Often, business owners play the cheapest option game to get their product into the market. This path undermines the real value of your product. Plus, it’s a lot of work to come back from under pricing your product.

Take the time, instead, to do some market research and really find a price point that shows the value of your product and also allows for market entry. Also, ensure the price point you’ve chosen will help your business financially … which is why it helps to have up-to-date financial information from the beginning.

But let’s not forget about YOU. In addition to your product’s value, you have value as the business owner. At the beginning you’re trying to do it all. It’s important to realize when you’re in too deep and you need help.

“Your new venture demands that every aspect is handled by someone who understands what they’re doing. And no amount of good intention will turn an IT specialist into a good bookkeeper.” (source)

The moral of the story here is to value yourself. Value your time, know your strengths and why you got into business. Let someone whose passion is for numbers or marketing or HR or whatever the subject may be handle the tasks you need done. And remember, if you don’t want to hire someone full time, you can always outsource it.

You’re not playing by the rules.

To say there are more than a few updates to rules and regulations affecting small businesses each year would be an understatement. Did you know, for instance, the General Services Administration annually updates the federal maximum per diem rates? This update would affect any business that has employees travel for work.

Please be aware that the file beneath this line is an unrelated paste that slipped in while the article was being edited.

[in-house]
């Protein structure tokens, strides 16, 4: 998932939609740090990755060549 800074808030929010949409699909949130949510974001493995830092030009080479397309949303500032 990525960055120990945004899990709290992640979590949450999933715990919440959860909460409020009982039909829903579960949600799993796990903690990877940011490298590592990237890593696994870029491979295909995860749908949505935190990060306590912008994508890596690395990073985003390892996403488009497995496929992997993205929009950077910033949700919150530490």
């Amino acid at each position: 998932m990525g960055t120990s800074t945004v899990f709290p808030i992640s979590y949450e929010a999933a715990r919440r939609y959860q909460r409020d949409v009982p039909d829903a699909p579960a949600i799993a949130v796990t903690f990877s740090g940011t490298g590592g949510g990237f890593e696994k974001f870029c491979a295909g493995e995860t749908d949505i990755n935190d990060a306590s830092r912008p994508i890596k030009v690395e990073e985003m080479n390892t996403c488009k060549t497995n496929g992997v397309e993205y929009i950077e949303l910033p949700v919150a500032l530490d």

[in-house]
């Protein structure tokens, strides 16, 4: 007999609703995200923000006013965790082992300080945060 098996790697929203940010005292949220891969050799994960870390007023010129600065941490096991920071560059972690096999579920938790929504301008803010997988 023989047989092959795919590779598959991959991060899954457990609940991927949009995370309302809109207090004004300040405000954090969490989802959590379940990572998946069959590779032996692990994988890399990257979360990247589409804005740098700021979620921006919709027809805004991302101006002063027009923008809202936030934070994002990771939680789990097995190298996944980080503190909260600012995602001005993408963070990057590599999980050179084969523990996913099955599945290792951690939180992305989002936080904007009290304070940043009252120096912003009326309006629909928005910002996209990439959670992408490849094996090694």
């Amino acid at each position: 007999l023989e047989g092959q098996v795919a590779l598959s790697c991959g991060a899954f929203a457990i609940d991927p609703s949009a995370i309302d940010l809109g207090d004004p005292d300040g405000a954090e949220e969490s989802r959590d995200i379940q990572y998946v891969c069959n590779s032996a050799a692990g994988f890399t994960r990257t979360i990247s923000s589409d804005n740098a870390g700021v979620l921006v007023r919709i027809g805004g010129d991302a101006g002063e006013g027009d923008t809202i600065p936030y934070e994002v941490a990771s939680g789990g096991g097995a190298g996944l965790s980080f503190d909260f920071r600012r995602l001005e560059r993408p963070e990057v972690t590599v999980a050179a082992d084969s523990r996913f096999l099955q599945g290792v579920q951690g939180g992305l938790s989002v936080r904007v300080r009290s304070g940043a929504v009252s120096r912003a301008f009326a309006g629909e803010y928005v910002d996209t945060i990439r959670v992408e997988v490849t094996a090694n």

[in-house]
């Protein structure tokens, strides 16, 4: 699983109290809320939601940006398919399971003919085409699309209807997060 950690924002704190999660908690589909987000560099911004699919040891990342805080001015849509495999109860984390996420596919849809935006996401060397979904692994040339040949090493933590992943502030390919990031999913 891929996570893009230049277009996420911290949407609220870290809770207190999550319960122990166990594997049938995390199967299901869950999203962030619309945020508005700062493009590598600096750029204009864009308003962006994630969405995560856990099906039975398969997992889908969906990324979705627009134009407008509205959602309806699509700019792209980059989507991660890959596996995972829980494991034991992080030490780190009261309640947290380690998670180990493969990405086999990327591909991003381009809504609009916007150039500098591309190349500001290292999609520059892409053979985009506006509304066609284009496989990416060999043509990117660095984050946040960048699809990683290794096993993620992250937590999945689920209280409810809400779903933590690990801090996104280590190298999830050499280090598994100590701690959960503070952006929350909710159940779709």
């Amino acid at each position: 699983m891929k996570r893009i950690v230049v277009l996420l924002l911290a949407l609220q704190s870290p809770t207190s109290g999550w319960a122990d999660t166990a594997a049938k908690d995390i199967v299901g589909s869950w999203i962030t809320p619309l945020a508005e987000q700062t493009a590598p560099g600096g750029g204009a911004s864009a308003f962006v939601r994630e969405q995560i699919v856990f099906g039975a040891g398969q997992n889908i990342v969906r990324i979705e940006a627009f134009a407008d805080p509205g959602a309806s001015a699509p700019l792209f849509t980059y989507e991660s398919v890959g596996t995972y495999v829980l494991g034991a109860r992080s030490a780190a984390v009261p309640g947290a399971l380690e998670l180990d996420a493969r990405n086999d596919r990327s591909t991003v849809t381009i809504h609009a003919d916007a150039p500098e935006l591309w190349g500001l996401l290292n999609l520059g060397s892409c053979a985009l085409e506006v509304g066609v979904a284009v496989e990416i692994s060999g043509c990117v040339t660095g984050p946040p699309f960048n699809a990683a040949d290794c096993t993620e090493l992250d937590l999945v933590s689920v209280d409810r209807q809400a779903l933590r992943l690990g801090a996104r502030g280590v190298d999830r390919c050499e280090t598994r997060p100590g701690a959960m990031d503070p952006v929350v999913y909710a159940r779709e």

Or did you know that several states and cities are now introducing mandatory paid sick leave policies? If you have workers, your policies (if your business is in any of the affected areas) will have to align with this new ruling.

These are just a few examples of the rules and updates small business owners face on a regular basis. Many of these rules directly affect your financials, how you report information about your company and its customers and the benefits and rights your employees get.

That’s why it’s important to know what’s going on and ensure you’re in compliance. Find a consultant who can stay on top of these updates and regulations and ensure your business is following the rules.







Finance is Important – but Don’t Just Take Our Word for It!

It’s no secret that having healthy finances in your business can help your business be successful. We believe in the importance and power of finances so much that we may have written about it a time or two. While we’ve shared some pretty great info about the importance of finances, don’t just take our word for it!

Here are some other posts that believe in the importance of healthy finances that we think are really neat!

Without Financial Management, You Won’t Get Far

In this post by the Small Business Administration (SBA), the author discusses how you can have a unique selling point, but without strong financial management, that selling point won’t take you far.

The Importance of Planning

Having a financial plan in place can act as a roadmap for your business. From where you want to be next week to what you want your business to look like in five years, financial planning can help you get there. This article shares reasons why financial planning is a necessity for small businesses.

Am I Profitable?

The most common goal of any business is to be profitable. It seems easy: sell enough of your product or service to overcome your expenses and you’ll make a profit. That’s not always the case. Sometimes, certain pieces of your business just aren’t as profitable as others. Having a strong understanding of your finances can help you see where your business is making profits, and where there might be some issues.

Keeping Everything in Order

Sometimes your finances get out of hand, and getting them back in check can be difficult. Further, when finances get out of hand, even bigger messes can show up for your business. Before things get too crazy, consider these tips for keeping your finances in order.

Survival of the Fittest